I'm on my way to the Konczal wedding, so this will be somewhat brief.

Long-time readers know that 2001: A Space Odyssey is one of my favorite films. Among its most recognizable scenes occurs toward the end of the second act, when Frank Bowman shuts down (euthanizes?) the sentient supercomputer HAL. As his "higher brain functions" are shut down, HAL reverts to his most basic programming: a short speech introducing himself, explaining his origin, and offering to sing the listener a song, "Daisy Bell." Embedding is disabled, but the whole fantastic scene is available here.

It turns out that Arthur C. Clarke was visiting a friend at the Bell Labs facility in Murray Hill in 1963 when one of its supercomputers, the IBM 704, demonstrated the first ever instance of programmed, computer synthesized speech. Among the tricks IBM 704 was programmed to do was singing the chorus of 'Daisy Bell." Here is the original recording – some famous quotes are spoken first (including "Mr. Watson, come here. I want you," the first words ever spoken by telephone) and the song begins around 0:48. I advise against listening to this immediately before trying to sleep.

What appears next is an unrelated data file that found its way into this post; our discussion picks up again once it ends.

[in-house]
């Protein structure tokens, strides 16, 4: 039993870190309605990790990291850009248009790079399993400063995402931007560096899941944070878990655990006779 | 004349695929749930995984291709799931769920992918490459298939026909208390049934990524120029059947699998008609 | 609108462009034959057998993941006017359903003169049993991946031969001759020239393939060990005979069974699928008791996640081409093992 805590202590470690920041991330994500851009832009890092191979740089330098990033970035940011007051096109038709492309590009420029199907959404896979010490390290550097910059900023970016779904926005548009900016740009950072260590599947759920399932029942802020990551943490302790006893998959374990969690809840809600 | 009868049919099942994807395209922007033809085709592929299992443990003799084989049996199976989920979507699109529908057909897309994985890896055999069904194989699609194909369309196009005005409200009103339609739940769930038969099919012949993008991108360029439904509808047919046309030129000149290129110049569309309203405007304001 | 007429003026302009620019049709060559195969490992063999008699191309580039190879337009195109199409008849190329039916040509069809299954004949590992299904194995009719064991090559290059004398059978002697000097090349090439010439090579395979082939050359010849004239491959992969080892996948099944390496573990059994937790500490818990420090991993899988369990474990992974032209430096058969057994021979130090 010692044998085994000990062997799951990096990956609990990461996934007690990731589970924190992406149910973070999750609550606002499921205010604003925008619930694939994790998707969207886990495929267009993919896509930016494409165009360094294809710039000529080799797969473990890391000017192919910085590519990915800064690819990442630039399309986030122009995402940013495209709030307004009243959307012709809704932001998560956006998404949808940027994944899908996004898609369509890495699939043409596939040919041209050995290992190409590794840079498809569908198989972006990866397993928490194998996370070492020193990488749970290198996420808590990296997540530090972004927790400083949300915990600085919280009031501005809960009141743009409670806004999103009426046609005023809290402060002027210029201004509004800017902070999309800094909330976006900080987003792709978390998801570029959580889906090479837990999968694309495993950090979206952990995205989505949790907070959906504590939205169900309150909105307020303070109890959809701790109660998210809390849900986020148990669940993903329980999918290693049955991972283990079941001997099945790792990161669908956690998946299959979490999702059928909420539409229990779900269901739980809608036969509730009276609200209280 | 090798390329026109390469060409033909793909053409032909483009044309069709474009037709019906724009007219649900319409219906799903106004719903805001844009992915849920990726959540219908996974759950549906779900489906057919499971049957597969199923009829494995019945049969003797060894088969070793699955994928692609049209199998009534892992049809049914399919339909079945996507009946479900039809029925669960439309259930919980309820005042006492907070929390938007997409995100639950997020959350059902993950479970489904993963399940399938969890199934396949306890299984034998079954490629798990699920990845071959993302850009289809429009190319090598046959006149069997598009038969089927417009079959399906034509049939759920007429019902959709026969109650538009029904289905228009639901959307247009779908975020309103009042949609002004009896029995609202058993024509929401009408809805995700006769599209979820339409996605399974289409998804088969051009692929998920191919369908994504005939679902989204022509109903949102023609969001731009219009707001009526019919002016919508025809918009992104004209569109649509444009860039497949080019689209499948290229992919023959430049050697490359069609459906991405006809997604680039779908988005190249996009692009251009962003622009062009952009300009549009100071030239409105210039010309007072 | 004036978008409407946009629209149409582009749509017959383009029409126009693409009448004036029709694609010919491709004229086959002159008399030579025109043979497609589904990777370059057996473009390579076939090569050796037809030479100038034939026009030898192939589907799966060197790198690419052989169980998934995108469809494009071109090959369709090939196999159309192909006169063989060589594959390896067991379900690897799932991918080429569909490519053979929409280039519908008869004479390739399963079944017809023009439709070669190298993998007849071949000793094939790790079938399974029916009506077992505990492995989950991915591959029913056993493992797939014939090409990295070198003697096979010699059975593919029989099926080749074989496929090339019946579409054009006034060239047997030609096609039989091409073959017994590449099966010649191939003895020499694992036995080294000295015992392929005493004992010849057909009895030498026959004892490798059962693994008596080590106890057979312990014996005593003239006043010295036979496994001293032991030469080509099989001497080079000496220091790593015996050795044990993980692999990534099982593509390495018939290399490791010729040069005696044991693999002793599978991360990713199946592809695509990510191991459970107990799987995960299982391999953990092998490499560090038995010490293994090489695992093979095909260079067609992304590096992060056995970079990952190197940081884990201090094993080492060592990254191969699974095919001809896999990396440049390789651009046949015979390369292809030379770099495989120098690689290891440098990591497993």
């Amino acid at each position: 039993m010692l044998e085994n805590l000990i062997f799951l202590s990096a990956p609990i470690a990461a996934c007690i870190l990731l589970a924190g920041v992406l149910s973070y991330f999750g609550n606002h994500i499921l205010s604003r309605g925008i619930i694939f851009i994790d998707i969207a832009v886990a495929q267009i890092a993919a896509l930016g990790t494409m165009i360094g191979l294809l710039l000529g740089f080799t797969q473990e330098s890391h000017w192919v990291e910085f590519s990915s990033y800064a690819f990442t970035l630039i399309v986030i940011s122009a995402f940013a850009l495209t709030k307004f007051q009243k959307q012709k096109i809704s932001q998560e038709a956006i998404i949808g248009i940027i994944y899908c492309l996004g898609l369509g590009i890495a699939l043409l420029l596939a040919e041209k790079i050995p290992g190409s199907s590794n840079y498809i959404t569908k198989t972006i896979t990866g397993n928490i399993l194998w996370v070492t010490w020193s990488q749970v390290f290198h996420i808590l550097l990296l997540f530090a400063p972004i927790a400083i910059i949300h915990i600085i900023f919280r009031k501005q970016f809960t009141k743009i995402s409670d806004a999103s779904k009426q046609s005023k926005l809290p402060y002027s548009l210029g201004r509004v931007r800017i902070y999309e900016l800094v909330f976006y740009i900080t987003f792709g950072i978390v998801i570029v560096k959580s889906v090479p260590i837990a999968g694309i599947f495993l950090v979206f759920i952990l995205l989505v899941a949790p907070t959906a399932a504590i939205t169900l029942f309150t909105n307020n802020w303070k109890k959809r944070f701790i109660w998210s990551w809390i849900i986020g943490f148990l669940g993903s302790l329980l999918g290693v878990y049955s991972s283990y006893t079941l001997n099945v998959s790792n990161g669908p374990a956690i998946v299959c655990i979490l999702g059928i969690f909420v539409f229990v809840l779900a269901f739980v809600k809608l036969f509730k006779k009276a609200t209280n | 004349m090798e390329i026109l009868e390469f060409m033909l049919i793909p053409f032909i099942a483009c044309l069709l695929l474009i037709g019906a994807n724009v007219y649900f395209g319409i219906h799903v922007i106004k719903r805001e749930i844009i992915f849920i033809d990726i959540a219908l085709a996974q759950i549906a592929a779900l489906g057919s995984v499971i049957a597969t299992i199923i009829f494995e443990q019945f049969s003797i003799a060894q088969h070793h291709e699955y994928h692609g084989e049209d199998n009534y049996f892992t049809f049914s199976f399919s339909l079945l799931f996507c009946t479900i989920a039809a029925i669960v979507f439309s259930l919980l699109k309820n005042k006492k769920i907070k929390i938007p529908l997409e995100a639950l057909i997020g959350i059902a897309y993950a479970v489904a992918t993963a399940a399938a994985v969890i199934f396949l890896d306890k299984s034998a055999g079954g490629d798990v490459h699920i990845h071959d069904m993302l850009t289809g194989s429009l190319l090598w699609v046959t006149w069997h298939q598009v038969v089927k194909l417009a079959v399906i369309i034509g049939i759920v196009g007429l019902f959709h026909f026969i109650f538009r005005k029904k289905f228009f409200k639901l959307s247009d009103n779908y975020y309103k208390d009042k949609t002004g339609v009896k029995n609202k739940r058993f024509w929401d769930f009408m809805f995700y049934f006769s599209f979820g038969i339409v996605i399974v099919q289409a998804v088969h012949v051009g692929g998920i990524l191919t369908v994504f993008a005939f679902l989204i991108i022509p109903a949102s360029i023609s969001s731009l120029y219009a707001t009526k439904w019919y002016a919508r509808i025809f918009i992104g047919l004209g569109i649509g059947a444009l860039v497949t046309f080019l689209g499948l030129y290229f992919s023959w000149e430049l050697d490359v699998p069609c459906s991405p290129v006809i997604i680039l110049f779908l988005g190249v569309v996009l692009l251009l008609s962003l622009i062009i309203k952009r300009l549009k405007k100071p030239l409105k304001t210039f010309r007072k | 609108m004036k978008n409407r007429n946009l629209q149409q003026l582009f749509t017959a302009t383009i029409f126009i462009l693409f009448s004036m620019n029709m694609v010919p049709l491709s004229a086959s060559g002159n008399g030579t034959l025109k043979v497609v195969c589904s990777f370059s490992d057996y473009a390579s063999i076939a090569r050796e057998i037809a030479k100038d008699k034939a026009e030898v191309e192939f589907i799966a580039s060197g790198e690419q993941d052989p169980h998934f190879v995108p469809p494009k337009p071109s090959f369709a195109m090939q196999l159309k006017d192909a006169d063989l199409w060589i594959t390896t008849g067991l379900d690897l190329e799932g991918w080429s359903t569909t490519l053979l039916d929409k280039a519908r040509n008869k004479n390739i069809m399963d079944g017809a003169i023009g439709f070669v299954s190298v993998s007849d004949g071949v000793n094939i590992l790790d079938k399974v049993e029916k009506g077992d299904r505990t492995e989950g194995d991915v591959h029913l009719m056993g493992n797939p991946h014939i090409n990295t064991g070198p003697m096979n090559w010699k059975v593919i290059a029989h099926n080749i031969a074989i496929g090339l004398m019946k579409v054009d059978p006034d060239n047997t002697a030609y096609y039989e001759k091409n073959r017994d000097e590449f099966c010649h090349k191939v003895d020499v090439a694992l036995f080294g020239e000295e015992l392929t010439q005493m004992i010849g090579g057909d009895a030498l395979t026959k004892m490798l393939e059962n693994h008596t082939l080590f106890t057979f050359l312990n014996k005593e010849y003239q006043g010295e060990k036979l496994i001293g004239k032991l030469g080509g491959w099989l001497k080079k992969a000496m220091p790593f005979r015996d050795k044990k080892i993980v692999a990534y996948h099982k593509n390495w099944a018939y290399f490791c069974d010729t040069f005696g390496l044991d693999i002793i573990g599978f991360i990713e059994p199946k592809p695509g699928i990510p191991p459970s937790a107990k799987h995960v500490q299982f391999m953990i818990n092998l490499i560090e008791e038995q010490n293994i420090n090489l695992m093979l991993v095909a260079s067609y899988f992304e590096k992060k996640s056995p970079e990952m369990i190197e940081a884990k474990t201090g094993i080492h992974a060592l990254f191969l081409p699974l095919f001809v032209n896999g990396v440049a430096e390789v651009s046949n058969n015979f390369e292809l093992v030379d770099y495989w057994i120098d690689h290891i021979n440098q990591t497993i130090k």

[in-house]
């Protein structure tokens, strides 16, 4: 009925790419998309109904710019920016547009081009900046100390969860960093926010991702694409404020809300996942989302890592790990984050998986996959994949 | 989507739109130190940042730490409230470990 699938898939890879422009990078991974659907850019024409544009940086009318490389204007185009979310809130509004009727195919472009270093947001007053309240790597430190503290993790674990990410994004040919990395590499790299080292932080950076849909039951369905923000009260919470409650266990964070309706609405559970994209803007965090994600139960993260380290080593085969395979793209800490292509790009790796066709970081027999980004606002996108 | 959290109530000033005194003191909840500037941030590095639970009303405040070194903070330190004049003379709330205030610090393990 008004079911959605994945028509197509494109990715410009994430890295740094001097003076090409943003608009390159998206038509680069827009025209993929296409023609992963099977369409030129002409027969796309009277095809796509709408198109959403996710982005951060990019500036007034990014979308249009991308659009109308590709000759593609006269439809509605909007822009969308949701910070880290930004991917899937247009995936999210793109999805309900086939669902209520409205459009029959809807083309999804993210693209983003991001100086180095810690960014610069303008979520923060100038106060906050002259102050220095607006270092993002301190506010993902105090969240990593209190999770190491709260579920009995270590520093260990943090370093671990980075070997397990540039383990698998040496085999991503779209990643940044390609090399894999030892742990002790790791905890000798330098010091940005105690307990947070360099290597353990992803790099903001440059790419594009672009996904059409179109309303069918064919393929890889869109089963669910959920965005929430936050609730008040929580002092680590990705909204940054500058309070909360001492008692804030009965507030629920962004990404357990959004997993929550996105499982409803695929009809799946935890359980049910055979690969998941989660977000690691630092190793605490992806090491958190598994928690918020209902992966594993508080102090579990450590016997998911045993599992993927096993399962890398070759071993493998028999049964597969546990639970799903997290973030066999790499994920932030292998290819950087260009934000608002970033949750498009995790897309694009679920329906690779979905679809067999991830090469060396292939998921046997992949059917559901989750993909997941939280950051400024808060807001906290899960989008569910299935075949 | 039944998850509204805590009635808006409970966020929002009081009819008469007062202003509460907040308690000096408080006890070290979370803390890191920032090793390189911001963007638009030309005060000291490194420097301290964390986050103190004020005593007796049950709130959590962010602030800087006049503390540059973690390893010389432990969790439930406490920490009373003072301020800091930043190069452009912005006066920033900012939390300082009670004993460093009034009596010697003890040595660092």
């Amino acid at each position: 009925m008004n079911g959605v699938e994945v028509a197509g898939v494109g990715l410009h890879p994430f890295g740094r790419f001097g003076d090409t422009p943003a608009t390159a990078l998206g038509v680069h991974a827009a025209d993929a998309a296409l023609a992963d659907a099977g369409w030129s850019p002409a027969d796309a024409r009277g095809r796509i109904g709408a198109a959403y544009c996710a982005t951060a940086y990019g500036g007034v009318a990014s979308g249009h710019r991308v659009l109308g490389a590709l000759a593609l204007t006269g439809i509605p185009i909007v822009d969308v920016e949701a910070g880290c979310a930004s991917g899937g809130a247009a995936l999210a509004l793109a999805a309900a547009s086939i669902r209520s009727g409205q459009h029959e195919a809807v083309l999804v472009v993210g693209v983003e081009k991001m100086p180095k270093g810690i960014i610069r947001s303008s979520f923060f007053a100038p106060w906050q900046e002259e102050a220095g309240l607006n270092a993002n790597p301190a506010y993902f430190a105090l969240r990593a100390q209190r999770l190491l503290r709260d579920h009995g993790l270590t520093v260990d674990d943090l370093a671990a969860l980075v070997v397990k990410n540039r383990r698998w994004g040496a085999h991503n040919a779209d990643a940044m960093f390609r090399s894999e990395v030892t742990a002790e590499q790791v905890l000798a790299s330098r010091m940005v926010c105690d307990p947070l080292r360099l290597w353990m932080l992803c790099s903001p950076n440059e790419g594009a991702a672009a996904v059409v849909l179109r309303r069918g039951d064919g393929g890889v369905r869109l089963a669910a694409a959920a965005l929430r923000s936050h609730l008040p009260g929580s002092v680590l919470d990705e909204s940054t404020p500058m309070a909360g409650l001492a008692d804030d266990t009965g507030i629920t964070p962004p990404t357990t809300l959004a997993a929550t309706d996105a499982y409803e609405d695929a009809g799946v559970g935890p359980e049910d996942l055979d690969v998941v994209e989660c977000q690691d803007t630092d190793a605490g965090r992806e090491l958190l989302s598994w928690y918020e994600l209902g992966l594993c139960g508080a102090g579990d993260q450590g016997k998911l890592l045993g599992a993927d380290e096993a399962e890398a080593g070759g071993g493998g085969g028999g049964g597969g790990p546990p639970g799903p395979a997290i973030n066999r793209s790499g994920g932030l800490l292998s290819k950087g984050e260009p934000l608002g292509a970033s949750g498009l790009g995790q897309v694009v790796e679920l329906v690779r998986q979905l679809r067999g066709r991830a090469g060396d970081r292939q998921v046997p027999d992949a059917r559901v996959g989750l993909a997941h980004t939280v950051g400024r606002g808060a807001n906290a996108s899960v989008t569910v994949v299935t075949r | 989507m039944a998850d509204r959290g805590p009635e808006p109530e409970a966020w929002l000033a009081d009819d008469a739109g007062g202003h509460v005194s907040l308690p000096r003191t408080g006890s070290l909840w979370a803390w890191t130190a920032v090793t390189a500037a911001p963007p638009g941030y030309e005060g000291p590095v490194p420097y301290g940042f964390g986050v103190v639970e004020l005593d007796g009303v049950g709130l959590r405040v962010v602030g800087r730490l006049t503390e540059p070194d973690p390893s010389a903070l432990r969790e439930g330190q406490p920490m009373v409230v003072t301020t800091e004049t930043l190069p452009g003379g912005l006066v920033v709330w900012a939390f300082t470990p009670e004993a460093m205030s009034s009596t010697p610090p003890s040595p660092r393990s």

Bell Labs based its accomplishment on technology that, surprisingly, was old even in 1963. The first analog Vocoder was demonstrated as early as 1935.

Today, vintage analog Vocoders are worth thousands of dollars, having won a cult following due to their use by early electronic music pioneers like Kraftwerk and Big Black…not to mention cementing a place in the heart of every American male of Generation X by providing the voice of Soundwave.